Queens of the Wild – Pagan Goddesses in Christian Europe: An Investigation

Ronald Hutton

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  • Yale University Press
  • ISBN 9780300261011
  • 256 pages
  • Hardcover
  • 24 × 16.3 × 3 cm

A concise history of the goddess-like figures who evade both Christian and pagan traditions, from the medieval period to the present day

In this riveting account, renowned scholar Ronald Hutton explores the history of deity-like figures in Christian Europe. Drawing on anthropology, archaeology, literature, and history, Hutton shows how hags, witches, the fairy queen, and the Green Man all came to be, and how they changed over the centuries.

Looking closely at four main figures—Mother Earth, the Fairy Queen, the Mistress of the Night, and the Old Woman of Gaelic tradition—Hutton challenges decades of debate around the female figures who have long been thought versions of pre-Christian goddesses. He makes the compelling case that these goddess figures found in the European imagination did not descend from the pre-Christian ancient world, yet have nothing Christian about them. It was in fact nineteenth-century scholars who attempted to establish the narrative of pagan survival that persists today.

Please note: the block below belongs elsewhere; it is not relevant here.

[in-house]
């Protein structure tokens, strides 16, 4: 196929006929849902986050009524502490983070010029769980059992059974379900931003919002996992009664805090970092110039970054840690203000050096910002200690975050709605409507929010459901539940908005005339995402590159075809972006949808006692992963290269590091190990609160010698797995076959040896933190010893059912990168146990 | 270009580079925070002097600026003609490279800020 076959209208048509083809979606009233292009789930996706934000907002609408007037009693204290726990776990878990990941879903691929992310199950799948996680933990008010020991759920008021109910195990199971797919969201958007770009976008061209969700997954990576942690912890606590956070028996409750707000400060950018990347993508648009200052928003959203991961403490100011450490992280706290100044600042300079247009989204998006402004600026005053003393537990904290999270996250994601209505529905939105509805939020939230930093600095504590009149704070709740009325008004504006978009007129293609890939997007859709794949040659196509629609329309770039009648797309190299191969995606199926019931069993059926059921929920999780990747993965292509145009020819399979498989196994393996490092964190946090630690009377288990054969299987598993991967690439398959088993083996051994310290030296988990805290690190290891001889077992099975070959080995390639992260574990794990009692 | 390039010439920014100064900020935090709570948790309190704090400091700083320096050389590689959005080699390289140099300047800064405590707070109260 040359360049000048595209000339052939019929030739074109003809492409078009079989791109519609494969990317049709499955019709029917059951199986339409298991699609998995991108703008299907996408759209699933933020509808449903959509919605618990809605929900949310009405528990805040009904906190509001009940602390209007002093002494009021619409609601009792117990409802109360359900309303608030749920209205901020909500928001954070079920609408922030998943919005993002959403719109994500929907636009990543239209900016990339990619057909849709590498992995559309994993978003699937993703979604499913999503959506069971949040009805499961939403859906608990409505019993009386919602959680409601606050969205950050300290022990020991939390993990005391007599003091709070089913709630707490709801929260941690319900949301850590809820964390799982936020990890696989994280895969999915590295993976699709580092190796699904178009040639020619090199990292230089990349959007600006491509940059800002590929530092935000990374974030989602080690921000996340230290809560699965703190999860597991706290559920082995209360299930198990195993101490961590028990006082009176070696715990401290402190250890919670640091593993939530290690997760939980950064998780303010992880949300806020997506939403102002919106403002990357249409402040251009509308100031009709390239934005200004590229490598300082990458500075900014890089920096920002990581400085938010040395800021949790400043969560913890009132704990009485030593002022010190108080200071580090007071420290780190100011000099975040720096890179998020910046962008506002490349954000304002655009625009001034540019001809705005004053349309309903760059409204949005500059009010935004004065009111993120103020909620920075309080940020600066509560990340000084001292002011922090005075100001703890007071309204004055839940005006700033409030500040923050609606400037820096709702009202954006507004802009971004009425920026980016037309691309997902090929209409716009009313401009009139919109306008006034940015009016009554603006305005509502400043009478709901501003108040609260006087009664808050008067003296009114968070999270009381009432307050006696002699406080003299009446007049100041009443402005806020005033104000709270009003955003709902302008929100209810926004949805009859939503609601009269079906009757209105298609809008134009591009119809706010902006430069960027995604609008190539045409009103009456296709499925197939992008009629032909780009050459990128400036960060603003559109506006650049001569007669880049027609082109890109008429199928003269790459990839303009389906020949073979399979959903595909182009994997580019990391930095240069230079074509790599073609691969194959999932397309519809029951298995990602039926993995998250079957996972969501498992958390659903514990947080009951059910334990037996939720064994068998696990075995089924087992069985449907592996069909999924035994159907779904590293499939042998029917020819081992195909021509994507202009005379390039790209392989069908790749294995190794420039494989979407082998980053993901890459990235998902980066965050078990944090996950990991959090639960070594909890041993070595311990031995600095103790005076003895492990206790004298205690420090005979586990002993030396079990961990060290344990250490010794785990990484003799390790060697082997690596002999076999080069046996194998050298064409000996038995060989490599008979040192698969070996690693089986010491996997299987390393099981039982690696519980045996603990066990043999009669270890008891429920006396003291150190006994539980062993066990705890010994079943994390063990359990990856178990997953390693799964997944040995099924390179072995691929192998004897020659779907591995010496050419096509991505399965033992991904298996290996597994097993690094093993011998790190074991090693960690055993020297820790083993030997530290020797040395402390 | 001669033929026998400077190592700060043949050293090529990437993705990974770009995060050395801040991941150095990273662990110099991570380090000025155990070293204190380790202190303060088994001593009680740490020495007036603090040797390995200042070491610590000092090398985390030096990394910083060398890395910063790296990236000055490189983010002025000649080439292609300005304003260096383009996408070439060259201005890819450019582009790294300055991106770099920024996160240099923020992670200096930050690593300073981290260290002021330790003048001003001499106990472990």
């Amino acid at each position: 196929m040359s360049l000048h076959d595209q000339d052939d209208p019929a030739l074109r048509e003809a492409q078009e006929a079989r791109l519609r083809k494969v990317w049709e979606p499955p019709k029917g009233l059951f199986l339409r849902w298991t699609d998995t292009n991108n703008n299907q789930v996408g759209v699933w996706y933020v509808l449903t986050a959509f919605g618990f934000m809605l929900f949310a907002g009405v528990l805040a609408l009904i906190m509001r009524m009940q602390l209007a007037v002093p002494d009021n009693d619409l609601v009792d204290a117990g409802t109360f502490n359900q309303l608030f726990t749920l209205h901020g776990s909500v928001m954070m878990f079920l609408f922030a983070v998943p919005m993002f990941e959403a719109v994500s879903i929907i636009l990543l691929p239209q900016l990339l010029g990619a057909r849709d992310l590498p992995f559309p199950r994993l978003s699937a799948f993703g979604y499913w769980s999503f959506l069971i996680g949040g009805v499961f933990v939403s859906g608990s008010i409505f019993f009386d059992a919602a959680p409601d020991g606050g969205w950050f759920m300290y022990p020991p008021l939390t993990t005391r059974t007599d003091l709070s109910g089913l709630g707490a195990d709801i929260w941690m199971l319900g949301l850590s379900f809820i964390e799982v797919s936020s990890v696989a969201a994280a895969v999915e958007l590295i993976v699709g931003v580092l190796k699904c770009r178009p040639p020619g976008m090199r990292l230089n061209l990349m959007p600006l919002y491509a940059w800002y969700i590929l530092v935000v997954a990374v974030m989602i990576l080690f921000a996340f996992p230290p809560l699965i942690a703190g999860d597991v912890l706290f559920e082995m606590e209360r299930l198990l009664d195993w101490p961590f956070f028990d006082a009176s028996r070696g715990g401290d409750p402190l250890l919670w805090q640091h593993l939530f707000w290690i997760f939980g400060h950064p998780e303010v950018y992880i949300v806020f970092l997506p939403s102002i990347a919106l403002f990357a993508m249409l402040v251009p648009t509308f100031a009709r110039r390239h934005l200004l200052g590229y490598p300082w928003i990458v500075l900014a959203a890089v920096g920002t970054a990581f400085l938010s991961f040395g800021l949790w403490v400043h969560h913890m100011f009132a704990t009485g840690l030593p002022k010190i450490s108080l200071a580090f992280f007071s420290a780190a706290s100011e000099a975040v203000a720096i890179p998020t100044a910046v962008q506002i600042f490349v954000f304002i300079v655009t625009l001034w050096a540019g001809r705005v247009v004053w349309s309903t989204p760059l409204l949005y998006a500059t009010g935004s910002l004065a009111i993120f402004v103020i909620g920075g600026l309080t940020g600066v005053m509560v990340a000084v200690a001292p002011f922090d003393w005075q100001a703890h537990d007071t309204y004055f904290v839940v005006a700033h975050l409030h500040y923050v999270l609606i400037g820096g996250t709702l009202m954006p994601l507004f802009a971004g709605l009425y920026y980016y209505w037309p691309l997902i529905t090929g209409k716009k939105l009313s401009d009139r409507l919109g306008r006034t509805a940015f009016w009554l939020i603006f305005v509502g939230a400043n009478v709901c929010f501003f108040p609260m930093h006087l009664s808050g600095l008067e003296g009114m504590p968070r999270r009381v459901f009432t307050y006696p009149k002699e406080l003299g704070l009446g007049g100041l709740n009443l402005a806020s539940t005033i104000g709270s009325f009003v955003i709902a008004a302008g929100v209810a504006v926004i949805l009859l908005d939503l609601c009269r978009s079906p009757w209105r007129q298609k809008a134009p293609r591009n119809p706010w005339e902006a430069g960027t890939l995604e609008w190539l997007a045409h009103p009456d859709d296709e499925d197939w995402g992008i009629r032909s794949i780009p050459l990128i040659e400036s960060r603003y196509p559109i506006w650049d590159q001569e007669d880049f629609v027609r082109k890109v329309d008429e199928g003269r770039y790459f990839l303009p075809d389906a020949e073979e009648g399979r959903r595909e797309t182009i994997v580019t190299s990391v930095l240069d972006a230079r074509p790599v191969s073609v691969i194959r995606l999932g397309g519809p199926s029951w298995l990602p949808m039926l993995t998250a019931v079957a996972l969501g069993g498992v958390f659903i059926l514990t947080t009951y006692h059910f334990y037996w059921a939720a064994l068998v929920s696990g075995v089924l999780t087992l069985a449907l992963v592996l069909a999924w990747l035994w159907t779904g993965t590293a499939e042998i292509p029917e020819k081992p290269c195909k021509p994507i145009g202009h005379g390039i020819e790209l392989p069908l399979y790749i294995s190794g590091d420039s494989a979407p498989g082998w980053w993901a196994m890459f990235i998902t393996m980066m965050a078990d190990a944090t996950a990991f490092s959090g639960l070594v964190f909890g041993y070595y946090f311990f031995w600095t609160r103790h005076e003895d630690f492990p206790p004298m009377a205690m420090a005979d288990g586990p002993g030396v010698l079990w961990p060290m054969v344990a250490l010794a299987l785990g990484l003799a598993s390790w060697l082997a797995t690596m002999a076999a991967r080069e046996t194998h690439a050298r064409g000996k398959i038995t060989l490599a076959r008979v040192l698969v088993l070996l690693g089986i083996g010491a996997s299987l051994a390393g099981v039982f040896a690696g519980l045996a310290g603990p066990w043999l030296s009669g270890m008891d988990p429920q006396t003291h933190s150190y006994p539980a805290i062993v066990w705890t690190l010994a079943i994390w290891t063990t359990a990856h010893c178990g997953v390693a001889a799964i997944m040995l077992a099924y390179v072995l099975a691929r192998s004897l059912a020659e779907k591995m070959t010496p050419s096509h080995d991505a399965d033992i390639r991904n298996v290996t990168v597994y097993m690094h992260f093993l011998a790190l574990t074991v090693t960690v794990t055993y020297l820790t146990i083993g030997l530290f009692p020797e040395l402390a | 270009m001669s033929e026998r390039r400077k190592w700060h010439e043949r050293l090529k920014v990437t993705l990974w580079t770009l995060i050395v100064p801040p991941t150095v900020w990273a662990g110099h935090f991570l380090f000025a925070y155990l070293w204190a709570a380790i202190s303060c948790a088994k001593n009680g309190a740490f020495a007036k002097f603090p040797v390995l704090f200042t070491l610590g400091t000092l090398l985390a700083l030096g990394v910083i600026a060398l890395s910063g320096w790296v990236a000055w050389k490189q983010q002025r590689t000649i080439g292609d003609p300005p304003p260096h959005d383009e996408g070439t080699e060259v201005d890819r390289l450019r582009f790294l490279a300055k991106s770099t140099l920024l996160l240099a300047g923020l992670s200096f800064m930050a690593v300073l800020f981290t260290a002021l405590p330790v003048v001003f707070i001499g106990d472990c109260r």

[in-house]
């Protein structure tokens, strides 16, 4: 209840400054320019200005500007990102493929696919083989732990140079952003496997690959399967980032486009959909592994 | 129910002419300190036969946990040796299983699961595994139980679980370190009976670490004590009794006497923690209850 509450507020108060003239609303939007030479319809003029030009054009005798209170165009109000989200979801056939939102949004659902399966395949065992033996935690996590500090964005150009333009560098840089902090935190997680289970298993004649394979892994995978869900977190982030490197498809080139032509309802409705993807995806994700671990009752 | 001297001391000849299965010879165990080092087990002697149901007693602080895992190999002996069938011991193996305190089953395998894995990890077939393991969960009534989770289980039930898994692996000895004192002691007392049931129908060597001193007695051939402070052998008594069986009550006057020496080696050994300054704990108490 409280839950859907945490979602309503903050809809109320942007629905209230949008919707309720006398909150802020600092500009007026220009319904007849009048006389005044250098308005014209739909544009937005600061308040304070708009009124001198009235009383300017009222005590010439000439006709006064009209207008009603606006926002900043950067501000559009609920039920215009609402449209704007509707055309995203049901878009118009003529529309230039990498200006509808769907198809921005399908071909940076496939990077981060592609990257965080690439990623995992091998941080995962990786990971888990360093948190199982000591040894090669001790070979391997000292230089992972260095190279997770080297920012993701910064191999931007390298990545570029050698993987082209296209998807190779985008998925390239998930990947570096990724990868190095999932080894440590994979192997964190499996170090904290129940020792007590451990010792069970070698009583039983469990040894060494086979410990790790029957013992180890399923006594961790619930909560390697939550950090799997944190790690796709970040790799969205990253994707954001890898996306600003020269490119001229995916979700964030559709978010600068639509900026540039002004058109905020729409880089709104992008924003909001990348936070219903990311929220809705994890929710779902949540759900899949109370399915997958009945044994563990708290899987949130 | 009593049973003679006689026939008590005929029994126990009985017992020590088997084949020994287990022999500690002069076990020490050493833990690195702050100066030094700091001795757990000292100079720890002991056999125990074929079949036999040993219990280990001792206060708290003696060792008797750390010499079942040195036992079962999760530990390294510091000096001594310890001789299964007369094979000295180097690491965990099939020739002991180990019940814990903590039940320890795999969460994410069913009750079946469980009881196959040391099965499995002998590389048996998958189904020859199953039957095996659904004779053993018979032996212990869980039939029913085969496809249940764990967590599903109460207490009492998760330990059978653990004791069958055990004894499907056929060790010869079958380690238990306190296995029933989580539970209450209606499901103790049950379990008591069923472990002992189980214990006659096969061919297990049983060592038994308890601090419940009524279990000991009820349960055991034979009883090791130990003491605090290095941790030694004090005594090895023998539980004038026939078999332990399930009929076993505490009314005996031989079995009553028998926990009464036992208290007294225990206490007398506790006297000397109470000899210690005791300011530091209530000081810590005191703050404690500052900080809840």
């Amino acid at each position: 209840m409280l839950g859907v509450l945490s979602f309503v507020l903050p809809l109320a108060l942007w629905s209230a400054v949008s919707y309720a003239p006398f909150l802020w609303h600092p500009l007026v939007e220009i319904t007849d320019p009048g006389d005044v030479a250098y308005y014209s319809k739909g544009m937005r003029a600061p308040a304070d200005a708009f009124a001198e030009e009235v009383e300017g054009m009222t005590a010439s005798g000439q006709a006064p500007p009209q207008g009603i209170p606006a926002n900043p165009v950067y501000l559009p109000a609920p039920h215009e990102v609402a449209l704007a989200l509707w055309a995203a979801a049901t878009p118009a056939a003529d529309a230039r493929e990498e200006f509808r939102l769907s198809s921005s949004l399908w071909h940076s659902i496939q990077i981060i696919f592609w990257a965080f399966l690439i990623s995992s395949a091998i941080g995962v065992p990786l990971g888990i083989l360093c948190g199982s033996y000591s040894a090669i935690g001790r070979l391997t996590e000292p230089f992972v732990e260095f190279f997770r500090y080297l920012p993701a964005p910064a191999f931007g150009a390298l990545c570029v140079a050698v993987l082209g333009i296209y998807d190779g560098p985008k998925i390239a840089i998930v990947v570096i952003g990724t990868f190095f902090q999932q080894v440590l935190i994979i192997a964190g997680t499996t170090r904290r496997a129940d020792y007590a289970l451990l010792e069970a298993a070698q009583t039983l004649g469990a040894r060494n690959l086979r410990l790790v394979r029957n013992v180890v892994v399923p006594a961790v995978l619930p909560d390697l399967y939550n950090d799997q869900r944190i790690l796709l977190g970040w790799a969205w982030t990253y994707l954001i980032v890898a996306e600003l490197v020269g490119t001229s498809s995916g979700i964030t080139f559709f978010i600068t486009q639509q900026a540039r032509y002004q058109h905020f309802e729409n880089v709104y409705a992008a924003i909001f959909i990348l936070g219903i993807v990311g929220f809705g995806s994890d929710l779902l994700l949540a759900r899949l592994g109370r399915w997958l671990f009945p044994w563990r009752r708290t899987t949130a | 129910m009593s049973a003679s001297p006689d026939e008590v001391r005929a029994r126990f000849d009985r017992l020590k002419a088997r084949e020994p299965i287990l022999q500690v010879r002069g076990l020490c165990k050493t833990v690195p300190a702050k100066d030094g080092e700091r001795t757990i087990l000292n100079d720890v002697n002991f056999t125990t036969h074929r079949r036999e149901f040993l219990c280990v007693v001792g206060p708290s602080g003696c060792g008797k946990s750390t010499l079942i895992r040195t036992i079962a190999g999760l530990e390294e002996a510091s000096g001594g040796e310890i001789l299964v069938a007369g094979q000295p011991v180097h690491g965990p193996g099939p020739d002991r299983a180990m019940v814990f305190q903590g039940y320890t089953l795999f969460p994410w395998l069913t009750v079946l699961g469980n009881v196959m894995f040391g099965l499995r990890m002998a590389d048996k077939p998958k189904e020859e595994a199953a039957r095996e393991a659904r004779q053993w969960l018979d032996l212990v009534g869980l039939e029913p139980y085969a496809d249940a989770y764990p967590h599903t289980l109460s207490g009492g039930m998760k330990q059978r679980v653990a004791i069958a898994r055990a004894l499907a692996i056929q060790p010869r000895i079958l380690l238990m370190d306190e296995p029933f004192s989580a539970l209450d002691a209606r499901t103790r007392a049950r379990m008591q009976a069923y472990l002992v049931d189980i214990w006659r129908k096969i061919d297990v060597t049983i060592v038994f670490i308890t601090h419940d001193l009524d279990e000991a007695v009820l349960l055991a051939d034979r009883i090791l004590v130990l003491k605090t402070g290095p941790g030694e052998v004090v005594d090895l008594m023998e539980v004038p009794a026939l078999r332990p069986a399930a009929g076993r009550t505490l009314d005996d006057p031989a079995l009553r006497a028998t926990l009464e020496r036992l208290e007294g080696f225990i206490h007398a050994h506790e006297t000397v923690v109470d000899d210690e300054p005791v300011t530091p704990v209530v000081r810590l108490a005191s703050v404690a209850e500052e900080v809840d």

Ronald Hutton is senior Professor of History at the University of Bristol, and a Fellow of the Royal Historical Society, the Society of Antiquaries, the Learned Society of Wales, and the British Academy. He is the historian on the board of trustees which runs English Heritage, and chair of the Blue Plaques panel which awards commemorative plaques to historic buildings. He has published sixteen books and eighty-one essays on a wide range of subjects including Britishhistory between 1400 and 1700, ancient and modern paganism in Britain, the British ritual year, and Siberian shamanism. His previous publications include Rise and Fall of Merry England (OUP 1994), Stations of the Sun (OUP 1996; current ed. 2001), and The Witch: A History of Fear from Ancient Times tothe Present (Yale University Press 2017).

 

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